It's the time of year to fill your table with lots of fall decor. With a little paper quilling magic, you can glue and coil the cutest napkin rings perfect for your Thanksgiving dinner — or any other festive occasion.
Acorn Napkin Rings
What You Need
Tools and Notions
- Stacked quilling form (approximately 13 cm around)
- Quilling glue in a needle-tip applicator bottle
- Slotted quilling tool
- Piercing tool
- Quilling needle form
- Quilling mold
- Thin twine
- Cotton swab or small paint brush
- Tweezers (optional)
- Wine cork (optional)
- ½" x 17" strips in three shades of brown; four strips of each color per napkin ring
- Nine ⅛" x 17" strips in rusty red or brown for the acorn top
- Eight ⅛" x 17" strips in a harvest orange or brown
- 1 scrap piece of ¼" paper (or a ruler)
1. Shape the Base
Grab three of your ½" x 17" strips, all in the same brown shade. This will be the base color for your napkin ring.
Wrap one of your strips around the stacked form and glue to secure. Use the needle-tip applicator to add a small amount of glue to the inside of your strip, then continue to roll. Make sure to only use enough glue to provide a good seal — you don't want it spilling out the sides as you roll.
Roll and glue the other two strips in the same manner. Carefully remove the ring from the form.
If you don't have a stacked quilling form, you can use an empty toilet paper roll — just cover it in tape before you roll to make the removal process easier. Also, be careful to not squeeze the roll, or your finished ring will be misshapen.
2. Cut the First Ring
Grab one ½" x 17" strip in each shade of brown, plus the scrap piece of ¼" paper.
Take the second shade of brown you wish to use and wrap it once around the ring you just made. (Do not glue it — this is for measuring purposes only!) Cut the strip so the two ends meet.
Place the ¼" paper on one end of your newly cut strip. Fold the strip over once to mark.
To make things simpler, you could also use a ruler to measure ¼" and fold.
Add a small amount of glue on the end and press down to seal. Press the crease well to make it as flat as possible. Repeat this process on the opposite end.
3. Cut More Rings
Placing one folded edge of your strip end-to-end with the third brown strip. Cut the third strip to match your folded one.
Fold the end of the third strip, using the ¼" scrap as a guide. Glue the ends as you did in step 2, then use this strip as your guide for the next ring.
Keep working in this way, alternating the three shades of brown, until you have a strip that measures approximately ¼" wide once folded.
4. Glue the Strips
Beginning with the longest folded strip, apply a small amount of glue to the center on the side where the edges fold inwards. Place this strip over the seam of the ring base you made in step 1. Add glue along the inside of the folded piece on either side, then wrap around the base to secure.
Take the second longest strip and, without gluing, wrap it around the base to find equal placing. There should be approximately ¼" of the previous color showing on either side of the center.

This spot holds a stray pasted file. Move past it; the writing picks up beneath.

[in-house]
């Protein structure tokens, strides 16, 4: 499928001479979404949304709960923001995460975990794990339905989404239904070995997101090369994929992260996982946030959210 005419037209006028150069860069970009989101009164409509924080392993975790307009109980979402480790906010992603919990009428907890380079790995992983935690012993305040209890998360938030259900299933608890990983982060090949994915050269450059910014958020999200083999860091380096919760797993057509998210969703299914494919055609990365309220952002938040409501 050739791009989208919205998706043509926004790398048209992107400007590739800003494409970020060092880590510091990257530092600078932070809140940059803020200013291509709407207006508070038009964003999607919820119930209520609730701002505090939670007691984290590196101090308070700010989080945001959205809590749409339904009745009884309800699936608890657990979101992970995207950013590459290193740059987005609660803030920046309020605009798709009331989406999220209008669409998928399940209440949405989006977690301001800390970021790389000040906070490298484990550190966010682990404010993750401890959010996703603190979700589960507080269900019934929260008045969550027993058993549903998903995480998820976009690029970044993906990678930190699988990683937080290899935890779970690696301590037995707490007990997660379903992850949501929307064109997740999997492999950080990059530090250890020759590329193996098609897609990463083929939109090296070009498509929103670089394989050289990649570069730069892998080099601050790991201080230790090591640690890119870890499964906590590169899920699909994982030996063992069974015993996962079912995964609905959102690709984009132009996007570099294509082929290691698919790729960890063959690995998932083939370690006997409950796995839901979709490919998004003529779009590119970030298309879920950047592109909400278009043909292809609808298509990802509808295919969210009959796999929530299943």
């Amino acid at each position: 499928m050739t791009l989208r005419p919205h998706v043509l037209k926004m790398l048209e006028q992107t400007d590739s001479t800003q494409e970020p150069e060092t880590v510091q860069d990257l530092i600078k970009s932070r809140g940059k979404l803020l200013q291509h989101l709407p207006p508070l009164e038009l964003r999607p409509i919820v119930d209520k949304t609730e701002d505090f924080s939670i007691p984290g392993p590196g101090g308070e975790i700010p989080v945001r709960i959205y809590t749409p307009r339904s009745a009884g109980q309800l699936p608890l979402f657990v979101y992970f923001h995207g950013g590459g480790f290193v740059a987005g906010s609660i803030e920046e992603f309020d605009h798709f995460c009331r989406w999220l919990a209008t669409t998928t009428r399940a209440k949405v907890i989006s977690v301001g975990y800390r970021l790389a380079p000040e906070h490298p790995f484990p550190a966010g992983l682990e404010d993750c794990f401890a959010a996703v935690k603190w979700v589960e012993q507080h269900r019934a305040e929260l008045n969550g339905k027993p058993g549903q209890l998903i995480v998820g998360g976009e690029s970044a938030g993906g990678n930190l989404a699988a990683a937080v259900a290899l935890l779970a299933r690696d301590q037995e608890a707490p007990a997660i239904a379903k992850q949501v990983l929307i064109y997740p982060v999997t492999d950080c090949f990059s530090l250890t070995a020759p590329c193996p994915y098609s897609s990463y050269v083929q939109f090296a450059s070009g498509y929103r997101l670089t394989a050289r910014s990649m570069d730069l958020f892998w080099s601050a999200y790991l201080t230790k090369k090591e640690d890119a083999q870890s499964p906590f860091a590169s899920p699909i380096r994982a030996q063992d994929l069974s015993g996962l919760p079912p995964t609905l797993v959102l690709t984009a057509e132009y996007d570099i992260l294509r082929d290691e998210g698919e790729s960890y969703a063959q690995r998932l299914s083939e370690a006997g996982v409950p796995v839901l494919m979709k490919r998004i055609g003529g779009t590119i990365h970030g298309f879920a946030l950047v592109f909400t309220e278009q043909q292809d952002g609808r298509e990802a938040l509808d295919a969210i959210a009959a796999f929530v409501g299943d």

Once your placing is arranged, use your needle tip to add glue onto the inside edge of one of the folded ends. Press to secure. Once the strip has bonded, glue the rest of the strip into place.
Continue this process until all of the strips have been glued in place.
The smallest rectangle will serve as the backside of the paper napkin ring. The acorns will dangle from the larger rectangle of the exposed base ring.
5. Attach the Twine
Use the piercing tool to poke two holes, one right above the other, in the center of the exposed ring base.
Depending on how sharp your tool is, you may find it helpful to place a wine cork on the inner side of the ring to pierce into. Make the holes slowly so you don't bend the paper ring.
Cut a 6" piece of thin twine and string it through the holes you made. Tie a center knot and set aside for later use.
6. Make the Acorns
Each paper napkin ring will be decorated with two acorns. Each acorn is made in two parts: the top will be made with four and a half strips of paper, and the bottom will be made with four strips. Shape your coils with the necessary amount of ⅛" x 17" strips of paper.
After making your coils, shape them using the quilling mold. Place the bottom half on a larger mound where it can extend completely down and over the dome. (The top only needs a little shaping, so the larger ones work better.)
Insert the point of a quilling needle form into the inside center of each dome. Slowly press up to form a small peak.
You can also use the tip of a pen or pencil to shape.
Once you're happy with each dome, add a copious amount of glue onto the inside surface and use a cotton swab or small paint brush to cover. Let it dry completely before moving on to the next step.
7. Attach the Acorns
Tie a small knot in the twine where you want the acorn to go. This will stop it from sliding up and out of place.
Slide the acorn top onto the twine. Once in place, tie a second knot in the twine on the inside of the acorn top.
You may need to use tweezers to help create a secure and snug knot.
Trim away any excess twine.
Add a thin strip of glue around the rim of the bottom acorn piece, then carefully place into the upper half.
Attach the second acorn in the same manner, and let both dry completely.
Roll up a few more acorns and you'll have the perfect little festive touch to add to your dinner table this year.
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